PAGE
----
A certain social network’s initial public offering played zero role in my tech coverage this last week. Do you hear me complaining about that? No. Really, it’s okay.
5/16/2012: Sprint’s Evo 4G LTE: The Best Phone You Can’t Buy, Discovery News
I had intended to file this review late Monday–then was glad I didn’t. The delay allowed me to incorporate the strange news that broke Tuesday: U.S. Customs is detaining shipments of this generally impressive HTC Android phone (and its AT&T cousin, the HTC One X) to confirm that it doesn’t include features held guilty of infringing an Apple patent. It’s unclear when this contraband status will end.
Had I waited another two days, this review could have also noted that the loaner phone mysteriously rebooted a couple of times later in the week. I kind of hate it when gadgets act up like that after I’ve posted a positive review.
5/18/2012: Why You Can Spell LCD “LED”, CEA Digital Dialogue
As I started writing this update on the state of flat-panel HDTV technology, I expected that I’d only hear good things about the surprisingly quick displacement of “CCFL” backlights in LCD sets with LEDs. I did not–shockingly enough, swapping out one form of lamp for another still leaves room for a sub-optimal job by the manufacturer in areas like picture quality or energy efficiency.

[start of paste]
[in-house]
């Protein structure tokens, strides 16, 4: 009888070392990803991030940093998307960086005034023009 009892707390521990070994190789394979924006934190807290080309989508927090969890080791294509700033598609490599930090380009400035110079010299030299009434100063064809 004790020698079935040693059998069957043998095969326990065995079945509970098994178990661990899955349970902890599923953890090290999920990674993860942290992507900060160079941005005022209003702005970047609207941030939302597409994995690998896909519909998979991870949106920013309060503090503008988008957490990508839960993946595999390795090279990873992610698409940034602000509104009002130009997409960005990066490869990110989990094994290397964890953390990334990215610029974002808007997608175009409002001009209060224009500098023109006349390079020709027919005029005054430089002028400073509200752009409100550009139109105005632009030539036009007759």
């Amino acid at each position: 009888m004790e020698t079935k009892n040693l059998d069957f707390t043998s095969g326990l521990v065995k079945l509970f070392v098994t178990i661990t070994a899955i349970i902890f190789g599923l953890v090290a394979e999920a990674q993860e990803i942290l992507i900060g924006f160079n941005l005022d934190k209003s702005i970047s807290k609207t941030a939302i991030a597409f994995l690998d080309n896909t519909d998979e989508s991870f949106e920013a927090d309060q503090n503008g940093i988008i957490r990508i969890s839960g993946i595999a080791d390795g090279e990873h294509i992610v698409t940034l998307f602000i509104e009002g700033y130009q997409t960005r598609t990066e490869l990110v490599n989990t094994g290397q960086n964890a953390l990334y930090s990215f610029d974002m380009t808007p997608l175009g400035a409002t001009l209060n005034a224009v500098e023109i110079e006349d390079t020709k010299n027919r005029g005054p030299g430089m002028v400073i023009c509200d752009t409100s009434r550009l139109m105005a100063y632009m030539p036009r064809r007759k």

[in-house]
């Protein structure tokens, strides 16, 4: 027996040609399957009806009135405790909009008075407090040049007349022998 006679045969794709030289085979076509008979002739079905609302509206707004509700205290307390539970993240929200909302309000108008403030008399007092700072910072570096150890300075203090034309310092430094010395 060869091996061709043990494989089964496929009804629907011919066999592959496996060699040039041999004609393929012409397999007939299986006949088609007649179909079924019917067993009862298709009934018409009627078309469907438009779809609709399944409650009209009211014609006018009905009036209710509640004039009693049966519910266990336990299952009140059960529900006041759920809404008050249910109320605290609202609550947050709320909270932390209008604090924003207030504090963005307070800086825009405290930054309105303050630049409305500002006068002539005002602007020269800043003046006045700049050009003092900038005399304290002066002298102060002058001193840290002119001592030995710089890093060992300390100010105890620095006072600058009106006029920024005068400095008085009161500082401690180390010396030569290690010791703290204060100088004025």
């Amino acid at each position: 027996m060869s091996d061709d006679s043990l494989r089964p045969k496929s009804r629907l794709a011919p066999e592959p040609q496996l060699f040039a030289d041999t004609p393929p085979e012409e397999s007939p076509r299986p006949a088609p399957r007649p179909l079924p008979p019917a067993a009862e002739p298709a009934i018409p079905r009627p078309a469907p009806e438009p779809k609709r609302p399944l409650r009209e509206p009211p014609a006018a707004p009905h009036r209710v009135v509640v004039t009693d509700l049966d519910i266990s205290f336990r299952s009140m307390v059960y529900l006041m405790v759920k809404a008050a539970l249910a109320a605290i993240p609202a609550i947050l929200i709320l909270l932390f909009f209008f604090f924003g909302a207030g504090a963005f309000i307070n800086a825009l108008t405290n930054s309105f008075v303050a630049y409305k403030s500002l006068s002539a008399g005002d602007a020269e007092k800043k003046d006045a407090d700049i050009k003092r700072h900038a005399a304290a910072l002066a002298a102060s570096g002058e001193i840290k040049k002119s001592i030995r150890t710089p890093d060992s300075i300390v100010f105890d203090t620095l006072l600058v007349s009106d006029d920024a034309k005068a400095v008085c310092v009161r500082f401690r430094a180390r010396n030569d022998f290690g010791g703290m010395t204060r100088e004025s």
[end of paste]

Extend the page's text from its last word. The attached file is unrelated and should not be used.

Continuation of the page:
5/18/2012: Talking TVs (Web chat), CEA Digital Dialogue
The monthly Web chat mostly stuck to the advertised topic, with questions covering everything from a clouding problem one reader observed on a new LCD TV to the prospects for “4K” ultra-high-definition (I’m not an optimist). I also fielded queries about e-book library loans, Father’s Day gifts (just let us sleep in) and possible features of the next iMac.
5/20/2012: An old-school fix for a new Mac problem, USA Today
Once again, fixing a problem on a relative’s computer led to a Q&A topic–but this time, it also gave me my first experience of Mac OS X’s little-known single-user mode. The column closes with an evergreen reminder: Don’t buy extra memory for a new computer from the manufacturer if you can help it, since you can buy the RAM from an aftermarket vendor at a fourth or a fifth of the build-to-order cost.